“Relatively prolonged and uninterrupted treatment with halogenated hydroxyquinoline derivatives used in high dosage for more than 14 days has been reported to cause peripheral neuritis and damage to optic nerves in isolated cases.”

“Relatively prolonged and uninterrupted treatment with halogenated hydroxyquinoline derivatives used in high dosage for more than 14 days has been reported to cause peripheral neuritis and damage to optic nerves in isolated cases” reads the warning.

The safe dosage of Entero Quinol (as mentioned on the tablet strip and on medical websites) is 500 mg (2 tablets of 250 mg) thrice daily or as directed by the physicians.

NOTE: I found during my research that doctors have recommended not to consume Entero Quinol during pregnancy, if you are pregnant or you feel you may be pregnant then contact your doctor for a safe alternative.
And I also found in the book link given above that it is banned for pediatric use in India so consult your doctor when treating children.

After using Entero Quinol for a few days, if the diarrhoea doesn’t stop, you should immediately get a stool test and a few blood tests (advised by your doctor) done. This will result in a proper diagnosis.


Many people who believe in the power of self healing or want to use safer home remedies rather than medication like Entero Quinol which always carries some risks, here’s a great website that I found to be the best for treating your diarrhoea yourself, and also for obtaining knowledge more knowledge about it, do read it till then end:


The Reason Behind All of This Research

I am a strong believer in the power of self healing by positive thoughts. It has been more than two years since I took any antibiotics, I have healed sore throats, throat infections and fevers using only my brain and thoughts.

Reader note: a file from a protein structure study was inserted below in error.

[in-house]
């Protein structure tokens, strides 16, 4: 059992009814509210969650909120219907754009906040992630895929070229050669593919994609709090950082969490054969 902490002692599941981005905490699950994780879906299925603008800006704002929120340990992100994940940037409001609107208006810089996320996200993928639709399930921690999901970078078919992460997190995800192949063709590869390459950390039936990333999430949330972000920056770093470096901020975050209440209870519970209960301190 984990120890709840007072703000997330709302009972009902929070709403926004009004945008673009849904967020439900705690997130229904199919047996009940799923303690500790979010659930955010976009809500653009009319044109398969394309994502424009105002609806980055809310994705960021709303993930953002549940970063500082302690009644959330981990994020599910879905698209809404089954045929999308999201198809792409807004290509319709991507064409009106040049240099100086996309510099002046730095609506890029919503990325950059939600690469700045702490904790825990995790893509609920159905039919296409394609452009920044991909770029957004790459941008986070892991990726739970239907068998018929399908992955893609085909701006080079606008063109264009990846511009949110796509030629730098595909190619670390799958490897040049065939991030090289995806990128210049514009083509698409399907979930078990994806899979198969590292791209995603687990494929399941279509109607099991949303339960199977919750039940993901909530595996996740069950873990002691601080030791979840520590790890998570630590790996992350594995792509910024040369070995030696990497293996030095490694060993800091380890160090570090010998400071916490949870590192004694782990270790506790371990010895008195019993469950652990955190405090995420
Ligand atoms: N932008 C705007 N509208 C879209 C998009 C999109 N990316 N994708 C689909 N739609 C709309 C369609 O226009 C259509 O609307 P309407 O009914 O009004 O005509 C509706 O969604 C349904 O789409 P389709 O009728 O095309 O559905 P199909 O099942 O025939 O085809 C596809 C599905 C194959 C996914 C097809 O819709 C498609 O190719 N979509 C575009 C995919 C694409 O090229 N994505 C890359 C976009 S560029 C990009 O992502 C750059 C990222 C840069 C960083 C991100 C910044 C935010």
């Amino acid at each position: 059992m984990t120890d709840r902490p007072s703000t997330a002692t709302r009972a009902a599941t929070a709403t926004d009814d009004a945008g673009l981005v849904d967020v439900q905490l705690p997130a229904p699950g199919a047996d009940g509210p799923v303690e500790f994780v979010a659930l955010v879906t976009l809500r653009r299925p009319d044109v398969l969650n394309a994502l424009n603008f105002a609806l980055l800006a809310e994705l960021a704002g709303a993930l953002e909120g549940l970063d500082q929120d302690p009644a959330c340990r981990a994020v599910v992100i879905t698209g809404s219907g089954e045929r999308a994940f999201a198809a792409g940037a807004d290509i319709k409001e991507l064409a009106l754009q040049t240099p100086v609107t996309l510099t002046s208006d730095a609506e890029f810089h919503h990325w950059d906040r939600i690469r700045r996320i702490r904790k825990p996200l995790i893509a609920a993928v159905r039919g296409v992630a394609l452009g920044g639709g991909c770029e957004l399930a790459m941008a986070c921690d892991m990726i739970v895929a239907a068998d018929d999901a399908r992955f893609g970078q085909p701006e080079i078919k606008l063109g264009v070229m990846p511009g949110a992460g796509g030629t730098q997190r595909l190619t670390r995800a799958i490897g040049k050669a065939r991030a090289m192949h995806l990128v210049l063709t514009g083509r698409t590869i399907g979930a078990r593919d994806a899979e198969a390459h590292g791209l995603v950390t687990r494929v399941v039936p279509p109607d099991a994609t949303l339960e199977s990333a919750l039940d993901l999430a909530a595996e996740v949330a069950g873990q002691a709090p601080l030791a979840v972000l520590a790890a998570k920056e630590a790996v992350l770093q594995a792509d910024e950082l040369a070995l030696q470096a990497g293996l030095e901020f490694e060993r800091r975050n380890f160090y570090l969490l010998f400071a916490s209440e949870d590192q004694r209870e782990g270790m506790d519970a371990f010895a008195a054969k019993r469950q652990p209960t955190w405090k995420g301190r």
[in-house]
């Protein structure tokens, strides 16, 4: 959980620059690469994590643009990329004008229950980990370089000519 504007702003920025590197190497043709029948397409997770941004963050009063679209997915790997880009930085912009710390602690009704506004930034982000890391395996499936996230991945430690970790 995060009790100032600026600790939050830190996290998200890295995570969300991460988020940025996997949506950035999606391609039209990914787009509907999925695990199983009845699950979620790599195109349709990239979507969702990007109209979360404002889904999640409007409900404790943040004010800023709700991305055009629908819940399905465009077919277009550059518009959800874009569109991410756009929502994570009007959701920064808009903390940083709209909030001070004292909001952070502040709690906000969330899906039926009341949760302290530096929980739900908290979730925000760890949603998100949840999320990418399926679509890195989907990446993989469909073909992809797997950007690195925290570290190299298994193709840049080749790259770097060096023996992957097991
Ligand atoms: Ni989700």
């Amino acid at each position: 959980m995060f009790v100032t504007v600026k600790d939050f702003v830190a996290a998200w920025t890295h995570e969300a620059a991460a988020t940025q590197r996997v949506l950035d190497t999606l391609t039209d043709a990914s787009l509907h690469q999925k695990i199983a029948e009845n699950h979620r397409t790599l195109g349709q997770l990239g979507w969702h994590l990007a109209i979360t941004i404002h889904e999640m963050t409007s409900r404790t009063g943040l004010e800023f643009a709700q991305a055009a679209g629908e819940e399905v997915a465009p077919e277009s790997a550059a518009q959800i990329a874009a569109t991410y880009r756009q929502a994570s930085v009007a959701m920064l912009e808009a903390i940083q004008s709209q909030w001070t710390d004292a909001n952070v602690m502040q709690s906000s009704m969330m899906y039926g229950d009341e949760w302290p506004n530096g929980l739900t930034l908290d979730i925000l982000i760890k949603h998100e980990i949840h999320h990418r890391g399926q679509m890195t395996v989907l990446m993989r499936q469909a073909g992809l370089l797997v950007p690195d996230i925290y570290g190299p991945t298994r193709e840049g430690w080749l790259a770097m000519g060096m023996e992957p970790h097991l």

One day, in the first week of May 2014, I consumed Pao Bhaaji and Gol Gappe (Paani Puri) at a relative’s home in Mathura, India. Most of the ingredients were made at home but the Paav of Paav Bhaaji and Puri of Gol Gappe were bought from the local market. Which I now believe were made and kept in very unhygienic conditions at the shop. Diarrhoea started right from the next day of consuming them and went on for 2-3 weeks and I am still in the process of healing and recovering while I write this article!

I had understood by now that there was some bug in the food which now resided in my tummy and the body was reacting by flushing out whatever I ate. This was a self-diagnosis after all the research on trusted medical websites, which I don’t recommend to everyone!

I had found out that as medicines like Entero Quinol are banned in developed countries, many people let their bodies heal by themselves by sticking to a strict diet of foods like Banana, Rice, Curd, Apple (preferably stewed) and Toast.

I also started following it, and didn’t wanna consume Entero Quinol as at that time I only knew that it is banned in developed countries and neither the reason why it banned there and nor the reason why it isn’t banned in India!

Source: Enteroquinol.com

(Special Thanks)